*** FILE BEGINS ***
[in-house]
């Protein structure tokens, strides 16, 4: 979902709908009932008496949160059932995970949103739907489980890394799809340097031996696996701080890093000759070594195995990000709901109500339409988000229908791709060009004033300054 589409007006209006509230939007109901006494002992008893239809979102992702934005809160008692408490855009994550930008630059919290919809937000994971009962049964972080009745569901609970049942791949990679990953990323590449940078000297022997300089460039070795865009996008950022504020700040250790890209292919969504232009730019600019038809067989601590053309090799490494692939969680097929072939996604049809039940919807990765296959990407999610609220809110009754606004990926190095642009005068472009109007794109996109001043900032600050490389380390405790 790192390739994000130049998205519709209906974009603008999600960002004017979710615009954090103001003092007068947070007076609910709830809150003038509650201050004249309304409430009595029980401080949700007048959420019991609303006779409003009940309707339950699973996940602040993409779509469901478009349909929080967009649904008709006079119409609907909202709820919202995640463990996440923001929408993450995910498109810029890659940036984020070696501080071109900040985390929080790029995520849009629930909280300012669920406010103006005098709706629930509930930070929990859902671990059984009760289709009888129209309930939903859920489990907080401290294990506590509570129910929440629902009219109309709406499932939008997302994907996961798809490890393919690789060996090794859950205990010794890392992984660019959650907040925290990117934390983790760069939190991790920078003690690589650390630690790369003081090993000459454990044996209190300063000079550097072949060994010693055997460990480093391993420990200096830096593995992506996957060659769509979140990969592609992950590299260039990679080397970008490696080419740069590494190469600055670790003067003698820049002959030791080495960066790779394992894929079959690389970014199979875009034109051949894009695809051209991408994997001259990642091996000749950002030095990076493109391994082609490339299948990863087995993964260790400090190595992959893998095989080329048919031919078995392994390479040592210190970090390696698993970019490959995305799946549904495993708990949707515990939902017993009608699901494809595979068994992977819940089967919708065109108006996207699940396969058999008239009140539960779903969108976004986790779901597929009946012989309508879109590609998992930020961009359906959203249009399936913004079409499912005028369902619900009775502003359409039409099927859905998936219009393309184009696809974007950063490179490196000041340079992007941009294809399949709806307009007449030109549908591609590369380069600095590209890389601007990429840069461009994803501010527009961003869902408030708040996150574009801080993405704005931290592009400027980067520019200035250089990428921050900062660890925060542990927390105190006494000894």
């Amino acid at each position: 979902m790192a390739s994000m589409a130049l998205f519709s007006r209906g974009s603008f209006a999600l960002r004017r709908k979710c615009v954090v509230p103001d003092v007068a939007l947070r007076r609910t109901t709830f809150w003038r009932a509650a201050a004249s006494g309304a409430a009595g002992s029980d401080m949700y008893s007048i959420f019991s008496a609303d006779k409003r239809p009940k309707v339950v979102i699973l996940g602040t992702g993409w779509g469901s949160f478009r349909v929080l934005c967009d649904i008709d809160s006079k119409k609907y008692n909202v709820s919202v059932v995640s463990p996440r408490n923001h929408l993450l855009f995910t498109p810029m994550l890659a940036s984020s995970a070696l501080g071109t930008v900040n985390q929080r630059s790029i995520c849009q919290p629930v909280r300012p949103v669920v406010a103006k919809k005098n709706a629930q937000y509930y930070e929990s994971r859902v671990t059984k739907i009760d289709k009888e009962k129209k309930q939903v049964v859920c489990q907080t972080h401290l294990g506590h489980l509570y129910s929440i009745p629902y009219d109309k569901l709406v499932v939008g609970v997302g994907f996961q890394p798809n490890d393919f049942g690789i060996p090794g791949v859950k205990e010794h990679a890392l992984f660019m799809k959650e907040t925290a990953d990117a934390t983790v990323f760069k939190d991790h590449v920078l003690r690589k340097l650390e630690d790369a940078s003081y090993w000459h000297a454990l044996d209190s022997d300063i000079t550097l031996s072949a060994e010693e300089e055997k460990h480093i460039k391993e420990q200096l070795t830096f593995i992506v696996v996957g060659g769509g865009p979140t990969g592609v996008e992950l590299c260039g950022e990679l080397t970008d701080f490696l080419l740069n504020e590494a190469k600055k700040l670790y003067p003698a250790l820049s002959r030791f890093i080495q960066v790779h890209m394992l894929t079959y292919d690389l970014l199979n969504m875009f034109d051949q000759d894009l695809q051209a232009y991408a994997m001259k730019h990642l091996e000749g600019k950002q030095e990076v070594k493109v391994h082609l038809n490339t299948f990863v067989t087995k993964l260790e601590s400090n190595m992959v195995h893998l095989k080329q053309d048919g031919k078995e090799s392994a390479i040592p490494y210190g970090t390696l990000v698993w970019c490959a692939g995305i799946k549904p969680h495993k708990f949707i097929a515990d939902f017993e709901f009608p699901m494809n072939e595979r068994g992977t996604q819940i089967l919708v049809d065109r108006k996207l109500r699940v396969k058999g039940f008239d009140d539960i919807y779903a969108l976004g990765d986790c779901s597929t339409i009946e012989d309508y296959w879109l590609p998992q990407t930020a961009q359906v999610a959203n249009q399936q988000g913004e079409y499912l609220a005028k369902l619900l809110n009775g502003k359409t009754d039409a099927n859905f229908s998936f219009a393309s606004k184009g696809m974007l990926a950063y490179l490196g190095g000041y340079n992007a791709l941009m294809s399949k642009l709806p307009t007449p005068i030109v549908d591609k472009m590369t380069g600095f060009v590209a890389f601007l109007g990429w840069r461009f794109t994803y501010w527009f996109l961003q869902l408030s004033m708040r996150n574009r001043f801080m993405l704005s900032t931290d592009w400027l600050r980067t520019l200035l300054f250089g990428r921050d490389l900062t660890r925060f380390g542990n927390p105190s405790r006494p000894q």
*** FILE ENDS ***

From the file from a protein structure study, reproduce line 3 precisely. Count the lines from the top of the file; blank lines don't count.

């Amino acid at each position: 979902m790192a390739s994000m589409a130049l998205f519709s007006r209906g974009s603008f209006a999600l960002r004017r709908k979710c615009v954090v509230p103001d003092v007068a939007l947070r007076r609910t109901t709830f809150w003038r009932a509650a201050a004249s006494g309304a409430a009595g002992s029980d401080m949700y008893s007048i959420f019991s008496a609303d006779k409003r239809p009940k309707v339950v979102i699973l996940g602040t992702g993409w779509g469901s949160f478009r349909v929080l934005c967009d649904i008709d809160s006079k119409k609907y008692n909202v709820s919202v059932v995640s463990p996440r408490n923001h929408l993450l855009f995910t498109p810029m994550l890659a940036s984020s995970a070696l501080g071109t930008v900040n985390q929080r630059s790029i995520c849009q919290p629930v909280r300012p949103v669920v406010a103006k919809k005098n709706a629930q937000y509930y930070e929990s994971r859902v671990t059984k739907i009760d289709k009888e009962k129209k309930q939903v049964v859920c489990q907080t972080h401290l294990g506590h489980l509570y129910s929440i009745p629902y009219d109309k569901l709406v499932v939008g609970v997302g994907f996961q890394p798809n490890d393919f049942g690789i060996p090794g791949v859950k205990e010794h990679a890392l992984f660019m799809k959650e907040t925290a990953d990117a934390t983790v990323f760069k939190d991790h590449v920078l003690r690589k340097l650390e630690d790369a940078s003081y090993w000459h000297a454990l044996d209190s022997d300063i000079t550097l031996s072949a060994e010693e300089e055997k460990h480093i460039k391993e420990q200096l070795t830096f593995i992506v696996v996957g060659g769509g865009p979140t990969g592609v996008e992950l590299c260039g950022e990679l080397t970008d701080f490696l080419l740069n504020e590494a190469k600055k700040l670790y003067p003698a250790l820049s002959r030791f890093i080495q960066v790779h890209m394992l894929t079959y292919d690389l970014l199979n969504m875009f034109d051949q000759d894009l695809q051209a232009y991408a994997m001259k730019h990642l091996e000749g600019k950002q030095e990076v070594k493109v391994h082609l038809n490339t299948f990863v067989t087995k993964l260790e601590s400090n190595m992959v195995h893998l095989k080329q053309d048919g031919k078995e090799s392994a390479i040592p490494y210190g970090t390696l990000v698993w970019c490959a692939g995305i799946k549904p969680h495993k708990f949707i097929a515990d939902f017993e709901f009608p699901m494809n072939e595979r068994g992977t996604q819940i089967l919708v049809d065109r108006k996207l109500r699940v396969k058999g039940f008239d009140d539960i919807y779903a969108l976004g990765d986790c779901s597929t339409i009946e012989d309508y296959w879109l590609p998992q990407t930020a961009q359906v999610a959203n249009q399936q988000g913004e079409y499912l609220a005028k369902l619900l809110n009775g502003k359409t009754d039409a099927n859905f229908s998936f219009a393309s606004k184009g696809m974007l990926a950063y490179l490196g190095g000041y340079n992007a791709l941009m294809s399949k642009l709806p307009t007449p005068i030109v549908d591609k472009m590369t380069g600095f060009v590209a890389f601007l109007g990429w840069r461009f794109t994803y501010w527009f996109l961003q869902l408030s004033m708040r996150n574009r001043f801080m993405l704005s900032t931290d592009w400027l600050r980067t520019l200035l300054f250089g990428r921050d490389l900062t660890r925060f380390g542990n927390p105190s405790r006494p000894q």